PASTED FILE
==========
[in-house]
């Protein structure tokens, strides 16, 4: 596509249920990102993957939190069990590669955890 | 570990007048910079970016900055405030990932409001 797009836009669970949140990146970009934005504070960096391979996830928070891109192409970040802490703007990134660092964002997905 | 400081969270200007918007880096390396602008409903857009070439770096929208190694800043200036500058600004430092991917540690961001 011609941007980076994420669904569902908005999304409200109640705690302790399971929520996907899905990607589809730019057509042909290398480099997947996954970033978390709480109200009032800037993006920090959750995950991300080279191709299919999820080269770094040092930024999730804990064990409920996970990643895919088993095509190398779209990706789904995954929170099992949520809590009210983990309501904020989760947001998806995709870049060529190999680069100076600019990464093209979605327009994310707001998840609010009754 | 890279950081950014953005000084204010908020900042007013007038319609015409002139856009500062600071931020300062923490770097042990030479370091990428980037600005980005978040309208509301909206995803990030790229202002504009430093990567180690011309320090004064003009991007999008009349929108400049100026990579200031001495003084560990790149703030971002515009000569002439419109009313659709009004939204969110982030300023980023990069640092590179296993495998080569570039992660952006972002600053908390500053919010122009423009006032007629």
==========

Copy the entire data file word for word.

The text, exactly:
[in-house]
């Protein structure tokens, strides 16, 4: 596509249920990102993957939190069990590669955890 | 570990007048910079970016900055405030990932409001 797009836009669970949140990146970009934005504070960096391979996830928070891109192409970040802490703007990134660092964002997905 | 400081969270200007918007880096390396602008409903857009070439770096929208190694800043200036500058600004430092991917540690961001 011609941007980076994420669904569902908005999304409200109640705690302790399971929520996907899905990607589809730019057509042909290398480099997947996954970033978390709480109200009032800037993006920090959750995950991300080279191709299919999820080269770094040092930024999730804990064990409920996970990643895919088993095509190398779209990706789904995954929170099992949520809590009210983990309501904020989760947001998806995709870049060529190999680069100076600019990464093209979605327009994310707001998840609010009754 | 890279950081950014953005000084204010908020900042007013007038319609015409002139856009500062600071931020300062923490770097042990030479370091990428980037600005980005978040309208509301909206995803990030790229202002504009430093990567180690011309320090004064003009991007999008009349929108400049100026990579200031001495003084560990790149703030971002515009000569002439419109009313659709009004939204969110982030300023980023990069640092590179296993495998080569570039992660952006972002600053908390500053919010122009423009006032007629």